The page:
Shawn Michaels continues to take punishment at IYH: Mind Games in September 1996 in a superb title defence against Mankind, in a bout that Mick Foley has cited as one of his personal best. It’s no wonder: Foley is in superb shape for this clash which features several memorable moments, and is only marred by an interference-laden finish.
With the majority of the clashes on this boxset being past main events, it’s a joy to relive a rare undercard bout between Hunter Heart Helmsley and Stone Cold Steve Austin from IYH: Buried Alive . The two engage in an excellent match and a sign of things to come at this early stage of both WWE careers. Later on the same show, The Undertaker squares off against Mankind in a ‘buried alive’ match, unquestionably the strangest gimmick match that the Federation has ever promoted.
February 1997 sees the World title vacant and a ‘final four’ match to crown the new champion at the imaginatively titled IYH: Final Four. Stone Cold Steve Austin, Vader, Bret Hart and The Undertaker square off in a chaotic scrap with some very inventive match rules. Be warned though, this isn’t for the faint of heart, as Vader wears the proverbial “crimson mask” for much of the encounter.
IYH: Canadian Stampede from July 1997 sees The Hart Foundation receive one of the greatest crowd reactions in wrestling history as they face off against Stone Cold Steve Austin, Ken Shamrock, Goldust and The Legion of Doom before a very partisan crowd in Calgary. Two months later at IYH: Ground Zero, Shawn Michaels and The Undertaker engage in a wild brawl that would set up their more famous Hell In A Cell match one month later, which is shockingly missing from this boxset.
As the set draws towards a conclusion, an eight-man tag from February 1998′s IYH: No Way Out demonstrates that ‘The Attitude Era’, that had been brewing in the past few matches, is now in full effect – gone is the colourful set, and in its place a darker, edgier arena. Stone Cold Steve Austin, Owen Hart, Cactus Jack and Terry ‘Chainsaw Charlie’ Funk battle Triple H, The New Age Outlaws and, yes, Savio Vega in a crazy weapon-filled scrap that revolves solely around the popularity of one man, who would go on to claim his first WWF title one month later atWrestleMania XIV.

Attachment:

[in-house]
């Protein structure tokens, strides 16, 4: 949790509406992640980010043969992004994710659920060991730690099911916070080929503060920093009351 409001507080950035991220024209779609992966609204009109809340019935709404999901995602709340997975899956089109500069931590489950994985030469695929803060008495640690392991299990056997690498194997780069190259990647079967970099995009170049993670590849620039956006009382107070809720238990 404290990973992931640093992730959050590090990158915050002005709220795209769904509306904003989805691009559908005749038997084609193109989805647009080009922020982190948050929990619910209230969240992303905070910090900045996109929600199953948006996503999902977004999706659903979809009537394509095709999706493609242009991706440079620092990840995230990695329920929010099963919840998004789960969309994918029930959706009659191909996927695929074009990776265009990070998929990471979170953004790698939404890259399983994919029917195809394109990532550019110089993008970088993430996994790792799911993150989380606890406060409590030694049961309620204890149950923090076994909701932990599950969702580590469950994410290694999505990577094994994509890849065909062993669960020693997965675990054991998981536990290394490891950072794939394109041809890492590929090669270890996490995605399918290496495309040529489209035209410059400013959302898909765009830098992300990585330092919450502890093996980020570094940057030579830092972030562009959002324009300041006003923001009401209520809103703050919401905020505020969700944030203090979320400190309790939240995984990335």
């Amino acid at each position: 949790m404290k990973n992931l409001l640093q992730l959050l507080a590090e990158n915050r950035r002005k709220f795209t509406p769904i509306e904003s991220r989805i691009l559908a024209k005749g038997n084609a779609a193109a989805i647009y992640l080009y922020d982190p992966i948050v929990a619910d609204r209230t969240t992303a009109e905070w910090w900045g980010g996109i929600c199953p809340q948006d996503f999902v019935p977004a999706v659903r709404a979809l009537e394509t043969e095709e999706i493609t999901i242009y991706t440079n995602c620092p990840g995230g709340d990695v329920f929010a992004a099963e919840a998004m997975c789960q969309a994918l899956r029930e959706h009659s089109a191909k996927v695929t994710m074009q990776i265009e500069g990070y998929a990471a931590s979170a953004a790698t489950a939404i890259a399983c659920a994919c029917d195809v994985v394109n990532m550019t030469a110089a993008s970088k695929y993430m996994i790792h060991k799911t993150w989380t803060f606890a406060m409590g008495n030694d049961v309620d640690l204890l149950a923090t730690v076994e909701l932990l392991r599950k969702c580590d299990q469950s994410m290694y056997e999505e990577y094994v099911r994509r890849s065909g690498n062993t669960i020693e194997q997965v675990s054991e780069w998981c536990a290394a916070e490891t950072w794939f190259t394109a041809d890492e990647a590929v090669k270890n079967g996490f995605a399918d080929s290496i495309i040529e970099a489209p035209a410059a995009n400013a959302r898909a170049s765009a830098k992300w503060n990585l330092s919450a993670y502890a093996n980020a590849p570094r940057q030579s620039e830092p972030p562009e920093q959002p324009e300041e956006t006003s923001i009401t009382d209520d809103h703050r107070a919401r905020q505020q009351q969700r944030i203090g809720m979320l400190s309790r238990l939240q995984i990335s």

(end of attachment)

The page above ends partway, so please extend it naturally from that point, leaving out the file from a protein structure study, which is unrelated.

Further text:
The final three matches from the set will be familiar to Attitude Era fans: Kane and Mankind face off against The Undertaker and Stone Cold Steve Austin for the tag team titles at IYH: Fully Loaded, Mankind challenges Ken Shamrock for the Intercontinental title at IYH: Judgement Day in a match in which Mr. Socko takes centre stage and plays an unusual role in the final decision, and WWF champion Mankind defends the gold against The Rock (in ‘The Great One’s only appearance in this set) in a last man standing match at IYH St. Valentine’s Day Massacre with a very controversial finish that sees both men wheeled out in an ambulance aftwewards.
It’s an odd, and rather somber, way to end such a set, but it is perhaps also the perfect way: In Your House, from its inception, was an event without a raison d’etre, and as such it is unsurprising when viewed retrospectively that it suffered from such an identity crisis during its four-year run on the WWE calendar.
As a boxset, there’s no arguing the match quality: particular highlights being Michaels vs Jarrett, Michaels vs Foley, Hart vs Smith, Helmsley vs Austin and the ten man Canadian Stampede event. But what is disappointing is the lack of undercard matches that are on offer (although the Blu-Ray edition annoyingly makes up for this, with the inclusion of Taka Michinoku vs Brian Christopher and D-Lo Brown vs X-Pac), as so many of these matches have already been included by WWE countless times on past boxsets for the likes of Hart, Austin, Foley and Michaels.
Still, viewed as a standalone set, there’s more than enough material here to warrant the trip down memory lane – and to remind you why today’s WWE is just a whole lot less fun without Todd Pettengill around.